AMSTERDAM, May 8, 2014 — South Africa voted the yesterday, the fifth time since the end of the apartheid regime. After 71.4% of votes counted, the African National Congress (ANC) of President Jacob Zuma leads as expected with 62.6%, down from the 66% at the last elections. Second is the Democratic Alliance of Helen Zille with 22.5%, up from 16.6% in 2009. Third comes the party of the leftist populist Julius Malema. His Economic Freedom Fighters (EFF) won 5.2% of the votes.
The ANC is the clear winner of the election, despite the allegations against Jacob Zuma, widespread corruption in the country, a high crime rate and a myriad of social problems. Any of these reasons would send an incumbent party out of office in any other country. In South Africa, many still vote for the ANC because it was the main force behind the end of apartheid. They are not happy with the state of the party and the country, but the legacy of the ANC carries tremendous weight.
Nevertheless, this election is a big step into normality.
Since the first free election in 1994, the ANC has always received a 2/3 majority of the votes. This time, they will likely miss that mark, albeit by only about 3-4%.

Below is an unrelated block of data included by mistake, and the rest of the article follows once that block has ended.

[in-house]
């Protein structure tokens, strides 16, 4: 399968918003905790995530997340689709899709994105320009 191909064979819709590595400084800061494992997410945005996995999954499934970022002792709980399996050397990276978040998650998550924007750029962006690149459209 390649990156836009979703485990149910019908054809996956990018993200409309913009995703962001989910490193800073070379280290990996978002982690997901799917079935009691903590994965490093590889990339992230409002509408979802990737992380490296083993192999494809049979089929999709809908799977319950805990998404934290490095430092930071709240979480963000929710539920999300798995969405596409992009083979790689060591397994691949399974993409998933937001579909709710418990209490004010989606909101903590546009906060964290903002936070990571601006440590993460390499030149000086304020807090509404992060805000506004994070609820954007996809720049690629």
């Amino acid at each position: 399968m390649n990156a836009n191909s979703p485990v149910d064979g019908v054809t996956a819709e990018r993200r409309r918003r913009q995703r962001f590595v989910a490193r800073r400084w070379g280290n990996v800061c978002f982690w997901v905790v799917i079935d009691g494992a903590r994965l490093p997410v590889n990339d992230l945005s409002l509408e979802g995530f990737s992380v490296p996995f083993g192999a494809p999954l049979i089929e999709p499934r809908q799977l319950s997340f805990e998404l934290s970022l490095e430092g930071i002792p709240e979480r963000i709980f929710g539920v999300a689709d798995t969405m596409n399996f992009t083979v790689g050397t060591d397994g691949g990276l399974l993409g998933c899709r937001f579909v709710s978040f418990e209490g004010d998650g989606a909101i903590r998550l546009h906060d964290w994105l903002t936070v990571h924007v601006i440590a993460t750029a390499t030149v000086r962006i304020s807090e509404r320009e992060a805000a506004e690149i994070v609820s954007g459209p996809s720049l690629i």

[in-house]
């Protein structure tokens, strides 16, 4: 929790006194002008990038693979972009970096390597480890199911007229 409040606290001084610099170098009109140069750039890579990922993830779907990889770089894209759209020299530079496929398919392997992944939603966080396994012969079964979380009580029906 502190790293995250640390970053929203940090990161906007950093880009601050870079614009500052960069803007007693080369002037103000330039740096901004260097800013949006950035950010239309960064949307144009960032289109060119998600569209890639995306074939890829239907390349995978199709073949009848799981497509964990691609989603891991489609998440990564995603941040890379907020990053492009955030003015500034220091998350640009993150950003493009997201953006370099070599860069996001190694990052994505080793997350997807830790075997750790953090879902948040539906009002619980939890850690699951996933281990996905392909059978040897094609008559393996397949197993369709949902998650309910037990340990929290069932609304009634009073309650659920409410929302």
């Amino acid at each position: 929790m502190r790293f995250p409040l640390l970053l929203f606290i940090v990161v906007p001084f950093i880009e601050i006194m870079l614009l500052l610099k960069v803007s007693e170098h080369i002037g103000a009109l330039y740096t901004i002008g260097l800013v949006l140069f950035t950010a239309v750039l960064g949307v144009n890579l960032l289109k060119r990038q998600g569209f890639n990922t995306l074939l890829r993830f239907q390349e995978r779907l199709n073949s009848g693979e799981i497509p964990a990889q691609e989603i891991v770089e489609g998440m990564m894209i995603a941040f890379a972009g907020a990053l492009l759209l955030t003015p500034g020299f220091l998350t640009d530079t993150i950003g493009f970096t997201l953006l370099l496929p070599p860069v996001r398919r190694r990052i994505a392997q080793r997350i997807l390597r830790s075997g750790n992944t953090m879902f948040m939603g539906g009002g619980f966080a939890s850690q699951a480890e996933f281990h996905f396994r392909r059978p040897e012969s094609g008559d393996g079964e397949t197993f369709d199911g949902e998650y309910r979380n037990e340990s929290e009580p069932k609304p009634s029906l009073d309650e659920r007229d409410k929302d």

On the other hand, the DA becomes more electable. Despite its roots in the anti-apartheid movement, it has been largely seen as the party of the whites. Since the 2009 elections, they have been running the Western Cape region and have now a track record. They have also made a major effort to diversify their membership and candidates.
Furthermore, voters have shown they are not impressed by the populist leftist movement of Julius Malema. Malema was previously the leader of the youth organization of the ANC until he left after a conflict with the party establishment. He is a leftist populist, trying to gain from old sentiments between races. He hoped to win a significant share of votes with this course. His party got stuck at 5%, and is unlikely to play a major role in the new parliament
This election is also the first election where the voting population was born in a free country, as the first generation after the end of apartheid has reached voting age. This younger generation is open to alternatives to the ANC. A significant part of them abstained from voting this year, as no party appealed to them. This will open space for new movements in the future. This generation is not willing anymore to vote for the ANC out of gratitude. They judge parties based on their merits and track record.
With the next election, the share of born-free-voters will be significantly higher and will likely lead to a different result.
Change is ahead. The lack of violence that characterized this election raises hope that a second change in South Africa is coming: from a one party government to true democracy, that will go as smoothly as the transition from apartheid to democracy.